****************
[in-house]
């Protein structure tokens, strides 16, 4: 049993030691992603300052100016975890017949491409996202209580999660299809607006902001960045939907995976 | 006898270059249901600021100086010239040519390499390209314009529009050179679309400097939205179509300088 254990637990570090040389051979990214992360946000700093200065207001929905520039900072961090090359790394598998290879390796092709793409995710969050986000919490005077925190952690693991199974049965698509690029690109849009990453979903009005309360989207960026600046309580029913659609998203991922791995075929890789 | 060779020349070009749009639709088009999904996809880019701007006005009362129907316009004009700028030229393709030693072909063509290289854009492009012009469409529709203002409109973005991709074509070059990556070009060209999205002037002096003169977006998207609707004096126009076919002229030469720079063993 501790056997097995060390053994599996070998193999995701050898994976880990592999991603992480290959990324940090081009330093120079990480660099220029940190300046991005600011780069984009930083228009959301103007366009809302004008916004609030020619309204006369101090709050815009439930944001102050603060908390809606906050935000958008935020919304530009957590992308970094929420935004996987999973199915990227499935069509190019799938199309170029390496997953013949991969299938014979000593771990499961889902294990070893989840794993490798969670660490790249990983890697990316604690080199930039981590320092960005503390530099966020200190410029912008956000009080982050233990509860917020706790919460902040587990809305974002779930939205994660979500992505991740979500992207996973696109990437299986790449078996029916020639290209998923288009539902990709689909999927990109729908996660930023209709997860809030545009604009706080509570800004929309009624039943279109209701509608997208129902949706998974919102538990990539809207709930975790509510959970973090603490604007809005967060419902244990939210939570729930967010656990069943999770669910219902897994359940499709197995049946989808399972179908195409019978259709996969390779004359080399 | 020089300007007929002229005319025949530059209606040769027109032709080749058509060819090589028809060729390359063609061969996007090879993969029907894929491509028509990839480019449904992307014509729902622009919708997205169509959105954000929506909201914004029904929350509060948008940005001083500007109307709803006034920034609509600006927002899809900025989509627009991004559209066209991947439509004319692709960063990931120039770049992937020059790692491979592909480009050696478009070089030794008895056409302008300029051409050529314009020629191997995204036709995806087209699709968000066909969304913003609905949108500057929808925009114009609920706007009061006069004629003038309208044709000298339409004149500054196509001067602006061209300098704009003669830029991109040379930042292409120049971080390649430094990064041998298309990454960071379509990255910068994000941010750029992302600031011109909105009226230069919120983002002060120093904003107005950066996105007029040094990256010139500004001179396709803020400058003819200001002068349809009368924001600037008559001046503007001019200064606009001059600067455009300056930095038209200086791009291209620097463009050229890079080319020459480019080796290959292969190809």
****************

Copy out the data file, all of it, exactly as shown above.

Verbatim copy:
[in-house]
């Protein structure tokens, strides 16, 4: 049993030691992603300052100016975890017949491409996202209580999660299809607006902001960045939907995976 | 006898270059249901600021100086010239040519390499390209314009529009050179679309400097939205179509300088 254990637990570090040389051979990214992360946000700093200065207001929905520039900072961090090359790394598998290879390796092709793409995710969050986000919490005077925190952690693991199974049965698509690029690109849009990453979903009005309360989207960026600046309580029913659609998203991922791995075929890789 | 060779020349070009749009639709088009999904996809880019701007006005009362129907316009004009700028030229393709030693072909063509290289854009492009012009469409529709203002409109973005991709074509070059990556070009060209999205002037002096003169977006998207609707004096126009076919002229030469720079063993 501790056997097995060390053994599996070998193999995701050898994976880990592999991603992480290959990324940090081009330093120079990480660099220029940190300046991005600011780069984009930083228009959301103007366009809302004008916004609030020619309204006369101090709050815009439930944001102050603060908390809606906050935000958008935020919304530009957590992308970094929420935004996987999973199915990227499935069509190019799938199309170029390496997953013949991969299938014979000593771990499961889902294990070893989840794993490798969670660490790249990983890697990316604690080199930039981590320092960005503390530099966020200190410029912008956000009080982050233990509860917020706790919460902040587990809305974002779930939205994660979500992505991740979500992207996973696109990437299986790449078996029916020639290209998923288009539902990709689909999927990109729908996660930023209709997860809030545009604009706080509570800004929309009624039943279109209701509608997208129902949706998974919102538990990539809207709930975790509510959970973090603490604007809005967060419902244990939210939570729930967010656990069943999770669910219902897994359940499709197995049946989808399972179908195409019978259709996969390779004359080399 | 020089300007007929002229005319025949530059209606040769027109032709080749058509060819090589028809060729390359063609061969996007090879993969029907894929491509028509990839480019449904992307014509729902622009919708997205169509959105954000929506909201914004029904929350509060948008940005001083500007109307709803006034920034609509600006927002899809900025989509627009991004559209066209991947439509004319692709960063990931120039770049992937020059790692491979592909480009050696478009070089030794008895056409302008300029051409050529314009020629191997995204036709995806087209699709968000066909969304913003609905949108500057929808925009114009609920706007009061006069004629003038309208044709000298339409004149500054196509001067602006061209300098704009003669830029991109040379930042292409120049971080390649430094990064041998298309990454960071379509990255910068994000941010750029992302600031011109909105009226230069919120983002002060120093904003107005950066996105007029040094990256010139500004001179396709803020400058003819200001002068349809009368924001600037008559001046503007001019200064606009001059600067455009300056930095038209200086791009291209620097463009050229890079080319020459480019080796290959292969190809």